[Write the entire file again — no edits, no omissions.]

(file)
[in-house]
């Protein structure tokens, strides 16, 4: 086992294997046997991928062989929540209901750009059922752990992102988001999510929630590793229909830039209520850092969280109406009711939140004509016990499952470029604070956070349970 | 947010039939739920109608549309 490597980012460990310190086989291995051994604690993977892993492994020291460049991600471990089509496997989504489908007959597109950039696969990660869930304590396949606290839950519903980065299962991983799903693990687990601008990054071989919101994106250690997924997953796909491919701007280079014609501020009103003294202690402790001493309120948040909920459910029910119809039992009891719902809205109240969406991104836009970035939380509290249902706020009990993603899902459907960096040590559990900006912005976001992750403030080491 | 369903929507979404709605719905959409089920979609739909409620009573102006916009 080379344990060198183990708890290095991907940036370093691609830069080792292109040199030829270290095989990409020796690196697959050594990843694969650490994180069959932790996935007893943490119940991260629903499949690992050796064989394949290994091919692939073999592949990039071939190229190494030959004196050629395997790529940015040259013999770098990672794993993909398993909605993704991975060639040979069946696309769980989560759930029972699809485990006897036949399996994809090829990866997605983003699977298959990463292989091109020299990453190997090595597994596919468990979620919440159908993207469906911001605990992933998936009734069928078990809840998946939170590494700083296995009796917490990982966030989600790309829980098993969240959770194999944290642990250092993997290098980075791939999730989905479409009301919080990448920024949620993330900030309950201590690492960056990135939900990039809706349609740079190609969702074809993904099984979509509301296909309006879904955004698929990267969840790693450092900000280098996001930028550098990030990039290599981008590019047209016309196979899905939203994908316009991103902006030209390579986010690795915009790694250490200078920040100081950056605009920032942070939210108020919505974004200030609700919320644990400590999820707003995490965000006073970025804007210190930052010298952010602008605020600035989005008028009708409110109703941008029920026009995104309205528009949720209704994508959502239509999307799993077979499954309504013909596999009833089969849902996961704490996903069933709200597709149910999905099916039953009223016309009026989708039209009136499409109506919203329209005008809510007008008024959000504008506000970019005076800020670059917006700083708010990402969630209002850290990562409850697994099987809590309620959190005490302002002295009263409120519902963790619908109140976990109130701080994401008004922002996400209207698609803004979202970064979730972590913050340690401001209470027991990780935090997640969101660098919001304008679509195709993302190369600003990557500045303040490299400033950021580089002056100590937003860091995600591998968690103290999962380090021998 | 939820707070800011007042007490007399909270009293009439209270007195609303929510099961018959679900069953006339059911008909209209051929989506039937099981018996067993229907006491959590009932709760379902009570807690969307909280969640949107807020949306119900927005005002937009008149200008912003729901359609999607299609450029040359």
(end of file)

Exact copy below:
[in-house]
């Protein structure tokens, strides 16, 4: 086992294997046997991928062989929540209901750009059922752990992102988001999510929630590793229909830039209520850092969280109406009711939140004509016990499952470029604070956070349970 | 947010039939739920109608549309 490597980012460990310190086989291995051994604690993977892993492994020291460049991600471990089509496997989504489908007959597109950039696969990660869930304590396949606290839950519903980065299962991983799903693990687990601008990054071989919101994106250690997924997953796909491919701007280079014609501020009103003294202690402790001493309120948040909920459910029910119809039992009891719902809205109240969406991104836009970035939380509290249902706020009990993603899902459907960096040590559990900006912005976001992750403030080491 | 369903929507979404709605719905959409089920979609739909409620009573102006916009 080379344990060198183990708890290095991907940036370093691609830069080792292109040199030829270290095989990409020796690196697959050594990843694969650490994180069959932790996935007893943490119940991260629903499949690992050796064989394949290994091919692939073999592949990039071939190229190494030959004196050629395997790529940015040259013999770098990672794993993909398993909605993704991975060639040979069946696309769980989560759930029972699809485990006897036949399996994809090829990866997605983003699977298959990463292989091109020299990453190997090595597994596919468990979620919440159908993207469906911001605990992933998936009734069928078990809840998946939170590494700083296995009796917490990982966030989600790309829980098993969240959770194999944290642990250092993997290098980075791939999730989905479409009301919080990448920024949620993330900030309950201590690492960056990135939900990039809706349609740079190609969702074809993904099984979509509301296909309006879904955004698929990267969840790693450092900000280098996001930028550098990030990039290599981008590019047209016309196979899905939203994908316009991103902006030209390579986010690795915009790694250490200078920040100081950056605009920032942070939210108020919505974004200030609700919320644990400590999820707003995490965000006073970025804007210190930052010298952010602008605020600035989005008028009708409110109703941008029920026009995104309205528009949720209704994508959502239509999307799993077979499954309504013909596999009833089969849902996961704490996903069933709200597709149910999905099916039953009223016309009026989708039209009136499409109506919203329209005008809510007008008024959000504008506000970019005076800020670059917006700083708010990402969630209002850290990562409850697994099987809590309620959190005490302002002295009263409120519902963790619908109140976990109130701080994401008004922002996400209207698609803004979202970064979730972590913050340690401001209470027991990780935090997640969101660098919001304008679509195709993302190369600003990557500045303040490299400033950021580089002056100590937003860091995600591998968690103290999962380090021998 | 939820707070800011007042007490007399909270009293009439209270007195609303929510099961018959679900069953006339059911008909209209051929989506039937099981018996067993229907006491959590009932709760379902009570807690969307909280969640949107807020949306119900927005005002937009008149200008912003729901359609999607299609450029040359």